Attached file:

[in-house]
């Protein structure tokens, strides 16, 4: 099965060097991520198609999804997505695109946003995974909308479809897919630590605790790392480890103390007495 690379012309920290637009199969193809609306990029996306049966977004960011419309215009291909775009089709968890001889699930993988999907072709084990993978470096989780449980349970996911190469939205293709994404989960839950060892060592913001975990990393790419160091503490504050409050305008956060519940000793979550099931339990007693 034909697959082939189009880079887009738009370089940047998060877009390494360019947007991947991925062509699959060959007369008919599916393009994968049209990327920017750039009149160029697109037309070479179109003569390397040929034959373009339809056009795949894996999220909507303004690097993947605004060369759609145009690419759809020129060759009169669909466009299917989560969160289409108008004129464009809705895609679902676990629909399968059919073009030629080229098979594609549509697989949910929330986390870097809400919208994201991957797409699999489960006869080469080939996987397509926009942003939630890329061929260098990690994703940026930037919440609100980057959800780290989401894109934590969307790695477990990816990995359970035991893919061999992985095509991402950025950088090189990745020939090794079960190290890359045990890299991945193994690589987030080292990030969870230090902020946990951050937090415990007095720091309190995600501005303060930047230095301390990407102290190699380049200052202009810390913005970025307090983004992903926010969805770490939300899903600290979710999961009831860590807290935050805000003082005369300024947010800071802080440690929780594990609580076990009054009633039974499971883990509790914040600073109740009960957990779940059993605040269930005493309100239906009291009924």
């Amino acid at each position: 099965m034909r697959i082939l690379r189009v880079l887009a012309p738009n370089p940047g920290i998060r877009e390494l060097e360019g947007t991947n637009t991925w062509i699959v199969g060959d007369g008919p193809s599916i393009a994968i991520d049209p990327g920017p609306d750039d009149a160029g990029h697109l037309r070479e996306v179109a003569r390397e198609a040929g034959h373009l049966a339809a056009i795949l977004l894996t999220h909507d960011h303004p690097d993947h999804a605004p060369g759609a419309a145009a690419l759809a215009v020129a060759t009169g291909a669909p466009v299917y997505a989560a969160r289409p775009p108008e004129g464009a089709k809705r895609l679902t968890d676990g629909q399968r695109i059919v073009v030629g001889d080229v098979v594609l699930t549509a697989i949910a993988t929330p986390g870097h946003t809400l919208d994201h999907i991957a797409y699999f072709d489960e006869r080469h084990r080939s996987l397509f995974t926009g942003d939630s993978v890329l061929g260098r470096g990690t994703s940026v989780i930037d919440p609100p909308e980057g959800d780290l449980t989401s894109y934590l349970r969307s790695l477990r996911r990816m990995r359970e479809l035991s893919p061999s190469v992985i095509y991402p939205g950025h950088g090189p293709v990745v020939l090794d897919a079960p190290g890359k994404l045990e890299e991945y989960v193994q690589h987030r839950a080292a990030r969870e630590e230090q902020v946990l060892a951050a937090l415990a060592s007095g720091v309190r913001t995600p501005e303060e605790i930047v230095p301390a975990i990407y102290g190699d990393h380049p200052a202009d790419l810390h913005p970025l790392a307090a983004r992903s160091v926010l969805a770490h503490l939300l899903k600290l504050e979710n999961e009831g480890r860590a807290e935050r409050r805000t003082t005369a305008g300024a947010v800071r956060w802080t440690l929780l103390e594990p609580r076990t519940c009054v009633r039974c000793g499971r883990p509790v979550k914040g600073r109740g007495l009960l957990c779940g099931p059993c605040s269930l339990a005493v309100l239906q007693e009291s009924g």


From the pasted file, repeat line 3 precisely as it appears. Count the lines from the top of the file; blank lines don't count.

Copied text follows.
């Amino acid at each position: 099965m034909r697959i082939l690379r189009v880079l887009a012309p738009n370089p940047g920290i998060r877009e390494l060097e360019g947007t991947n637009t991925w062509i699959v199969g060959d007369g008919p193809s599916i393009a994968i991520d049209p990327g920017p609306d750039d009149a160029g990029h697109l037309r070479e996306v179109a003569r390397e198609a040929g034959h373009l049966a339809a056009i795949l977004l894996t999220h909507d960011h303004p690097d993947h999804a605004p060369g759609a419309a145009a690419l759809a215009v020129a060759t009169g291909a669909p466009v299917y997505a989560a969160r289409p775009p108008e004129g464009a089709k809705r895609l679902t968890d676990g629909q399968r695109i059919v073009v030629g001889d080229v098979v594609l699930t549509a697989i949910a993988t929330p986390g870097h946003t809400l919208d994201h999907i991957a797409y699999f072709d489960e006869r080469h084990r080939s996987l397509f995974t926009g942003d939630s993978v890329l061929g260098r470096g990690t994703s940026v989780i930037d919440p609100p909308e980057g959800d780290l449980t989401s894109y934590l349970r969307s790695l477990r996911r990816m990995r359970e479809l035991s893919p061999s190469v992985i095509y991402p939205g950025h950088g090189p293709v990745v020939l090794d897919a079960p190290g890359k994404l045990e890299e991945y989960v193994q690589h987030r839950a080292a990030r969870e630590e230090q902020v946990l060892a951050a937090l415990a060592s007095g720091v309190r913001t995600p501005e303060e605790i930047v230095p301390a975990i990407y102290g190699d990393h380049p200052a202009d790419l810390h913005p970025l790392a307090a983004r992903s160091v926010l969805a770490h503490l939300l899903k600290l504050e979710n999961e009831g480890r860590a807290e935050r409050r805000t003082t005369a305008g300024a947010v800071r956060w802080t440690l929780l103390e594990p609580r076990t519940c009054v009633r039974c000793g499971r883990p509790v979550k914040g600073r109740g007495l009960l957990c779940g099931p059993c605040s269930l339990a005493v309100l239906q007693e009291s009924g």